Trust me, I’m no stranger to discussing the tragic downfall of our narcissistic, over-indulgent, socially inept, headline-skimming civilization as shaped by our passive surrender to our technology (Text Neck is an epidemic, people). But, I’m a storyteller and as such, I love reading stories. And never in the history of mankind have we been able to share and absorb stories in the way we do now. My job in digital marketing doesn’t help the obsession, either. It’s my duty to be up-to-date on the currently trending videos and Bey gossip, along with current world affairs #amIright? I often get lost in the soft glow of my screens, exploring the depths of Buzzfeed News articles, perusing the archives of typography blogs, and binge-listening to NPR podcasts. It’s glorious and I love it. There, I said it. I fucking love the Internet, okay?
Can we all just admit how great it is to be able to read and devour so much great information on a daily basis? Great. Now that we’ve cleared that up… let me help you make your Internet consumption more organized.
The digital revolution has allowed us to consume information in such abundance that it’s overwhelming. To stay organized and relatively sane, I’d like to share my top five favorite tools to keep your digital life in order. Note that I am not being paid to endorse any of these companies and I do not take responsibility for feeding your Internet addiction.
While we all publicly pretend like it’s shameful to waste time spiraling down the rabbit hole that is your social media news feeds, you know as well as I do that we privately relish in doing so.
“It’s my duty as a marketer and Millennial to be up-to-date on the currently trending videos and Bey gossip, along with current world affairs #amIright?”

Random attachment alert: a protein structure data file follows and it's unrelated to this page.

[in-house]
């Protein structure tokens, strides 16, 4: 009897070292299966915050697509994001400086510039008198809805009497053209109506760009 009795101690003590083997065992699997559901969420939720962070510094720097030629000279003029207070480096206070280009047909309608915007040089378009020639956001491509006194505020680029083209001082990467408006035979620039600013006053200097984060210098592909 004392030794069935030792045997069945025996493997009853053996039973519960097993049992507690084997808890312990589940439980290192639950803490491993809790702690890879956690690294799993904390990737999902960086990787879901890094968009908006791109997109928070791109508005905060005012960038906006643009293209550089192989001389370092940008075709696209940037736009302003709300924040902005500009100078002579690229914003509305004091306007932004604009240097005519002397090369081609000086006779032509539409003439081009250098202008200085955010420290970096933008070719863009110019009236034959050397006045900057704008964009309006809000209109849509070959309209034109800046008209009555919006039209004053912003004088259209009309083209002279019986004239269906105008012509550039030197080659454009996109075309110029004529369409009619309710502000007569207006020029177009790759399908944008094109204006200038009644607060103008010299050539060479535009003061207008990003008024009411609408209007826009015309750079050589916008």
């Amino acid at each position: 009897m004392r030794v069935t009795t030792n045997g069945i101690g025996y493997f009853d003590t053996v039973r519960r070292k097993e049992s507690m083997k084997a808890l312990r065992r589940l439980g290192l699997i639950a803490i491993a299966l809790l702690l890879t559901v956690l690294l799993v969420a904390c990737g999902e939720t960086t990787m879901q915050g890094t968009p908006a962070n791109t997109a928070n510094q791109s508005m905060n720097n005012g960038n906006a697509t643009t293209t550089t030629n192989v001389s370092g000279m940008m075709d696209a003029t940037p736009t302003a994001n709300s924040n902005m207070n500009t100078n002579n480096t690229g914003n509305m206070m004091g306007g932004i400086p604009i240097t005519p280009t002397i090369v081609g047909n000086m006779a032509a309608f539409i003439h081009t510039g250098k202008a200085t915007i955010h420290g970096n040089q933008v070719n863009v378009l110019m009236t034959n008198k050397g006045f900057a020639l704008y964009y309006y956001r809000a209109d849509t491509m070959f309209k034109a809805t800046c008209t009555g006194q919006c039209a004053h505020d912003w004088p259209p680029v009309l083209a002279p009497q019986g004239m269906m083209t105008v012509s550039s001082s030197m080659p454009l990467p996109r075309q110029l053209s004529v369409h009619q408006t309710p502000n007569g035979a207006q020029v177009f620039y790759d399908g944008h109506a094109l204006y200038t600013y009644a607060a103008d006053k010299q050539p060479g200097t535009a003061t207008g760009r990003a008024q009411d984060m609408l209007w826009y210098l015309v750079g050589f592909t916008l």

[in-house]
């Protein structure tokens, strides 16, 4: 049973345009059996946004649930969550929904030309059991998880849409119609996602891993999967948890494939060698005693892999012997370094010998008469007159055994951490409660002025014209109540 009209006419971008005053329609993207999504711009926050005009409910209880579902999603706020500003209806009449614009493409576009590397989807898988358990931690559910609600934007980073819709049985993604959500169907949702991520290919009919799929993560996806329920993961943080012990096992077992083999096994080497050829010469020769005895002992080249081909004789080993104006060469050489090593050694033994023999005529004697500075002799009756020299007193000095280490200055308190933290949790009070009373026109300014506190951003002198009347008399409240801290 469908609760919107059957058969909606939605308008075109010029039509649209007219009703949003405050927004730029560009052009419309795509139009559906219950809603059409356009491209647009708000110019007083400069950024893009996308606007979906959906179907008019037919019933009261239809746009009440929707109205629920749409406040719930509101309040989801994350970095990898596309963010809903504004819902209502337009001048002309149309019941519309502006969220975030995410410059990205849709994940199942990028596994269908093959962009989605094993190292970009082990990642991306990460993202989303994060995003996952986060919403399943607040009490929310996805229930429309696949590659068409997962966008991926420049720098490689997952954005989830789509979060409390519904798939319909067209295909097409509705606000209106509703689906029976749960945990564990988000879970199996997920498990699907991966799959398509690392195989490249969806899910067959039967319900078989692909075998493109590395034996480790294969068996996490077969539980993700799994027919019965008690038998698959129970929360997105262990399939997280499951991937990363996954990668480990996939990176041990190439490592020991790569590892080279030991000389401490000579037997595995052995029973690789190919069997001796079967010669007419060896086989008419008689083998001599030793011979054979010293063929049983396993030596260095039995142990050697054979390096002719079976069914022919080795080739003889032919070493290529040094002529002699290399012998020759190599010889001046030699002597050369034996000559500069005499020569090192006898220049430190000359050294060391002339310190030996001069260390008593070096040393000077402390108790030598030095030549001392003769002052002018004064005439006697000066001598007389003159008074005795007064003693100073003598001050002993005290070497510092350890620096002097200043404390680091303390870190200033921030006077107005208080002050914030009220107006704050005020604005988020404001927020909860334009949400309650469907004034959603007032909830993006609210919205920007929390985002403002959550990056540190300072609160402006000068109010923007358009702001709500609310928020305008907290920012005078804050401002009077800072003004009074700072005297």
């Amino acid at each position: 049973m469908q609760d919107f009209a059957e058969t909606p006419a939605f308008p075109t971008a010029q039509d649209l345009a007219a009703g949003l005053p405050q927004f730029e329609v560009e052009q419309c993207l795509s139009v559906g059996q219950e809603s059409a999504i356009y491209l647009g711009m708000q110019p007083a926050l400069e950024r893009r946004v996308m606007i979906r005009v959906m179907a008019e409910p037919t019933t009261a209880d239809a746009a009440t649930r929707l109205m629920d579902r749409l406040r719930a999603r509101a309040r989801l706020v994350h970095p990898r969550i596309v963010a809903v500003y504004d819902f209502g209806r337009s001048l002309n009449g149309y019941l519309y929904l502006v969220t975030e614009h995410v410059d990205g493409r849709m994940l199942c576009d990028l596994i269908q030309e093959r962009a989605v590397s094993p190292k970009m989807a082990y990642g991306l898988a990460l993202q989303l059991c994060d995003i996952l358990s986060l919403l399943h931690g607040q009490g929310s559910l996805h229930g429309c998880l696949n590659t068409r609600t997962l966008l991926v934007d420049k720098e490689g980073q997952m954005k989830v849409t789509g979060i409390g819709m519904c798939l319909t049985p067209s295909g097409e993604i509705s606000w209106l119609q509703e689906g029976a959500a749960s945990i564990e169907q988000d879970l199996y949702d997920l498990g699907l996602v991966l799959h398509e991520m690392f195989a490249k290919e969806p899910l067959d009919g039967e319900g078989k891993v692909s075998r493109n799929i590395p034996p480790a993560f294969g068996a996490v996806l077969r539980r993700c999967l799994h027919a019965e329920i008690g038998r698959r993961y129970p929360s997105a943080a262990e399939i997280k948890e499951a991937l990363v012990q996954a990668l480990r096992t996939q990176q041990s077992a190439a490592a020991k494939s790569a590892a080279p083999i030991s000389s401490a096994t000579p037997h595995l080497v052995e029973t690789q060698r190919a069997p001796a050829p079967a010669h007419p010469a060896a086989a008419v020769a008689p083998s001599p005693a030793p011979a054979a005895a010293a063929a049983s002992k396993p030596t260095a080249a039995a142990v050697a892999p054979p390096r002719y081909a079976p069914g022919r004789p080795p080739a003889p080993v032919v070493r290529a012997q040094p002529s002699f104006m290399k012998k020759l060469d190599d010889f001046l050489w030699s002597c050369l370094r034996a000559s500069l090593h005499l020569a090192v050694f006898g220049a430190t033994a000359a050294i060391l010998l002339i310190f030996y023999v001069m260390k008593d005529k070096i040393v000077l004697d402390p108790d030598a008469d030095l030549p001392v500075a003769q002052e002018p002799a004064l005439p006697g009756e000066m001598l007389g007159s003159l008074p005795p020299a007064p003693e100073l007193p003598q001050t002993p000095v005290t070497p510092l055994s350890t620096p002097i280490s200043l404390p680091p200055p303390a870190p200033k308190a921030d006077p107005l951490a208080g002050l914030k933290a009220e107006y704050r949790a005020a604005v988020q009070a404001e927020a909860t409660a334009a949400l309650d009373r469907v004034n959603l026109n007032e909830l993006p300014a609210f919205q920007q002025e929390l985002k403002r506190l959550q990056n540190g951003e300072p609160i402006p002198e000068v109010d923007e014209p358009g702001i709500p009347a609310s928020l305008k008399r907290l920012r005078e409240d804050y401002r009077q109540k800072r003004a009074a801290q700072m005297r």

Use for: super easy bookmarking
When I first became a blogger, I found it challenging to deal with the pre-built Bookmarks options available in your browser, which is essential for keeping track of ideas and websites that I admire. It’s sort of sad that I can’t quite configure my browser settings to truly understand how they function properly– but really, who does? I blame it on the Dark Ages of the Internet– the dial-up modem era– during which time I can only assume that I tried to use Bookmarking for the first time, only to be met with confusion. Enter Pocket.
Pocket is an app and a website that offers the most seamless way I’ve found to Bookmark my favorite articles. It’s also synced with Twitter, Feedly and a few other tools that I use on the daily. Basically you copy/paste URLs of articles that you want to save and reference again later. You can categorize your articles and archive old articles you’ve already read. The articles are also readable without Internet access via the app, which is perfect for my commute on the train. I also installed it as a Google Chrome extension which makes it super easy to save when perusing on my computer. Below is a snapshot of my actual Pocket dashboard. I’m sure there might be a better way to organize the articles within the app, but I’m too lazy to dedicate that much time to my bookmarking game.
Use for: subscribing to your favorite websites
It seems like such a short time ago that Google decided to retire its RSS feed function. This was a proper first-world tragedy to me at the time as I had painstakingly curated numerous feeds of posts being published by my fave websites altogether in one place. But, then came Feedly. While Pocket is for saving only content worth remembering, Feedly is for skimming the headlines of new content being published on your favorite websites across the Internet. The dashboard is beautifully designed and easy to use. You can categorize your website feeds and adjust how you browse headlines (below is an example of the “magazine” view). By organizing all your feeds into one place, you can skim all your content all at once sans advertising, and Bookmark your favorites via Pocket. Here’s a look at my dashboard:
Use for: saving and sharing files